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Be Heard / Whaddya Think, Dr. Fink?

Are You Sure?

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Are You Sure?

“This is the best cheesecake ever,” you say. “Without doubt.”

Your friends watch as you take a bite and then you wince. “It’s not as good as usual,” you growl. “I’ll have to try it on another day.”

Certainty. It’s the unshakable belief that something is true and irrefutable. David Rock in Psychology Today writes that “your brain craves certainty and avoids uncertainty like its pain.” In other words, you’re attracted to certainty even when uncertainty might be better.

Being sure or certain is comfortable, safe, and predictable. You know what time your favorite shows air; where to get the tastiest burger in town; and the best playground for your grandkids. You’re certain that the cheesecake just had a bad day.

Real life is not so cozy.

Temple University Mathematics Professor, John Allen Paulos, said it best: “uncertainty is the only certainty.”

Like life in the New Normal.

Certainty can be tricky. The more certain people are of their attitudes, the more they cling to and defend those attitudes, the more they advocate on behalf of those attitudes,” writes Zachary L. Tormala in Science Direct.

Ask the 30-year old who died of Covid-19 because he was certain the virus was a hoax.

Ask Senator Rand Paul who called face masks “theater,” refused to wear one, and subsequently tested positive.

Certainty can be both powerful and wrong.

It’s easier to depend on a “predictable” world. Your brain wants that. Questioning certainties can cause stress and anxiety. It’s far more comfortable to ignore contradictions. “Your survival brain is constantly updating your world, making judgments about what’s safe and what isn’t,” writes Bryan E. Robinson in Psychology Today. Avoiding uncertainties can lead to “all sorts of untested stories.”

“Untested stories” are in the news, online, social media, and from fringe groups every day. There are lots of stories – from little green men and the Deep State to the “fake” moon landing and microchips injected with the vaccine.

Maybe your cheesecake is a victim of Deep State?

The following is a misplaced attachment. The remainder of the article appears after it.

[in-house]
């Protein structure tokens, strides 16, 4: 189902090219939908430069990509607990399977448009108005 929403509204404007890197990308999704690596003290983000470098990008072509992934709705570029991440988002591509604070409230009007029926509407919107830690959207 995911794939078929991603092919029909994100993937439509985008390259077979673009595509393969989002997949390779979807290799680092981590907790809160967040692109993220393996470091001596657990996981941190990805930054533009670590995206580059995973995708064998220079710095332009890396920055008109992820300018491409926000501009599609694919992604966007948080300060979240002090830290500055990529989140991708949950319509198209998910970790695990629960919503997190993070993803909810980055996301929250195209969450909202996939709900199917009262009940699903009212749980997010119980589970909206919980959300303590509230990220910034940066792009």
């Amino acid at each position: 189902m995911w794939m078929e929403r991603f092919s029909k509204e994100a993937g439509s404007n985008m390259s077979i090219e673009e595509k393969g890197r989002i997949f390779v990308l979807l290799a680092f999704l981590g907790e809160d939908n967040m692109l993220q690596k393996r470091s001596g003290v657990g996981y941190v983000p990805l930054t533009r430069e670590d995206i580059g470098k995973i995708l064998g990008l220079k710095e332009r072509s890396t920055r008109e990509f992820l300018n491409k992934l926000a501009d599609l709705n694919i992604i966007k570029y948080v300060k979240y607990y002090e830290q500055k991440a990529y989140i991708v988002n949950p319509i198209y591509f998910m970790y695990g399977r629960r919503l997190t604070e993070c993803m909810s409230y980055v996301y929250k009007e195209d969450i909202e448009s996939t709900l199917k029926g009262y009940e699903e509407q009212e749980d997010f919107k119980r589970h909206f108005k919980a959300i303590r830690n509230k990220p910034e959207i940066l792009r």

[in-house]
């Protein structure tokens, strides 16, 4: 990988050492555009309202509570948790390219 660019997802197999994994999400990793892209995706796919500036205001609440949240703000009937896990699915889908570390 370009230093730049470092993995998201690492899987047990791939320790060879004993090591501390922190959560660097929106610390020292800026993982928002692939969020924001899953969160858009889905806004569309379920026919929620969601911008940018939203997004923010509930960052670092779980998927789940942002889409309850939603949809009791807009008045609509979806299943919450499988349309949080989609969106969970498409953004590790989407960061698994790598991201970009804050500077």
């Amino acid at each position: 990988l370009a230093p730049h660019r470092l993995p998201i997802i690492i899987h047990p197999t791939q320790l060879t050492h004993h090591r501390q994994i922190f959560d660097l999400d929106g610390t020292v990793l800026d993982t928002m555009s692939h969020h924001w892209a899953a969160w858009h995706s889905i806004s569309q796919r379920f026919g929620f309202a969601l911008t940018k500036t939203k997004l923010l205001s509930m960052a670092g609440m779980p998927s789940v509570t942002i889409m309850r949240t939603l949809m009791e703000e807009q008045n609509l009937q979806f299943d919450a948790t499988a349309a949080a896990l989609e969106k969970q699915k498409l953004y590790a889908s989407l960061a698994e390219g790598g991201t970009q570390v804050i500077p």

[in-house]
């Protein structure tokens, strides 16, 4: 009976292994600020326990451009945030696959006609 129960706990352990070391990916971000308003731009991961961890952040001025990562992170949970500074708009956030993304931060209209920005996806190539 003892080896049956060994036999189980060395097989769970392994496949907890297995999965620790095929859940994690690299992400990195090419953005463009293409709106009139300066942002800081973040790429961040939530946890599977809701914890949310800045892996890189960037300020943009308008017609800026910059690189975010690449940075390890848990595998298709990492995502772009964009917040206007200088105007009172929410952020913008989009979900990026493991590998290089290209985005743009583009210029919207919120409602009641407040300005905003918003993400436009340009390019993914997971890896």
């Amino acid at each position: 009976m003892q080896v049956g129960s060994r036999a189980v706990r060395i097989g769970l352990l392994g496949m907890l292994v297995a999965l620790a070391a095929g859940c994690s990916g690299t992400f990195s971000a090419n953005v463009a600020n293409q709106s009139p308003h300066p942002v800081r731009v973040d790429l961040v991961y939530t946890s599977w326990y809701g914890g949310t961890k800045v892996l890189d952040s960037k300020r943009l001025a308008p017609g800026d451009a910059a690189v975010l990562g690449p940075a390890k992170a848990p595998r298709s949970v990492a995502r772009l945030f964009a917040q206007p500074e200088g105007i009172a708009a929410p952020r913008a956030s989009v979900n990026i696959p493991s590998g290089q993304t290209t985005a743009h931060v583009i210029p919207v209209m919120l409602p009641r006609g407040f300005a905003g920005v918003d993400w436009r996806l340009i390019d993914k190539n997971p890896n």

You need to think clearly.

On the other hand, uncertainty can be stressful. Uncomfortable questions lead to doubts about what’s really true. Studies have shown that certainty can compel people to act while uncertainty gets people to think. A person totally sure of themselves can be very convincing.

Do you act first and think later? Or never think at all?

Certainties tend to stick like The Big Lie and QAnon’s claim that Democrats are a shadowy group of pedophiles. Certainties can drag people into action before they think through to truth.

For example, are the western wildfires caused by uncertain events like drought, wind patterns, and climate change or are they caused by Zionists using space lasers? Can we trust “Cyber Ninjas” to show the 2020 election was stolen when over 50 courts, all 50 states, and Congress proved the opposite?

Maybe uncertainty isn’t such a bad idea. In fact, uncertainty can be a lot better for your health. Thinking beats blind allegiance. After all, does your cheesecake always have to be the best?

Consider Copernicus, the 16th century astronomer who had to wait until he was dying to publish his theory that the planets revolved around the sun. The church condemned Copernicus as “a fool who went against holy writ.”

Martin Luther observed, “That is how things are nowadays [in the 16th century]: when a man wishes to be clever he needs to invent something special . . . it must be the best!” 

Some things never change.

I’m the best. Nobody knows more than me.

Dr. Fauci was labeled by the former White House as a disaster and an idiot. Covid was a Democratic hoax.

What would have happened if you didn’t believe Dr. Fauci and drank bleach? If you took hydroxychloroquine instead of a vaccination? Or if history tossed out Copernicus’ truth?

Whether you believe in stolen elections, vaccinations, and bleach, look for truth in the uncertainties. Question who you support, what politics you follow, and which conspiracy theories and leaders mimic Copernicus’ enemies.

Think before you act.

Are you sure your cheesecake is the best ever?




Dr. Jeri Fink, author, photographer, traveler, and family therapist, challenges the creaky myths of aging. She believes that now is a creative, exciting time to grow and explore new ideas, people, and places. Visit Dr. Jeri at,,   or to enter her world of discovery, fun, and insights. Her fiction project, Broken, is a series of seven thrillers that defy tradition. She is presently working on Book Web Minis – a series of fun, fast and positive mini books (50-70 pages long) where readers partner with the experts. Check it out at

She tells us: “I challenge the art of writing by merging fact, fictional elements, interactivity, and photography into nonfiction mini books. I draw from my training in social work, experience in individual and family therapy, professional research, and passion for exploring positive psychology. My 32 published books, hundreds of articles and blogs, speaking engagements, and active online presence all reflect who I am today.”

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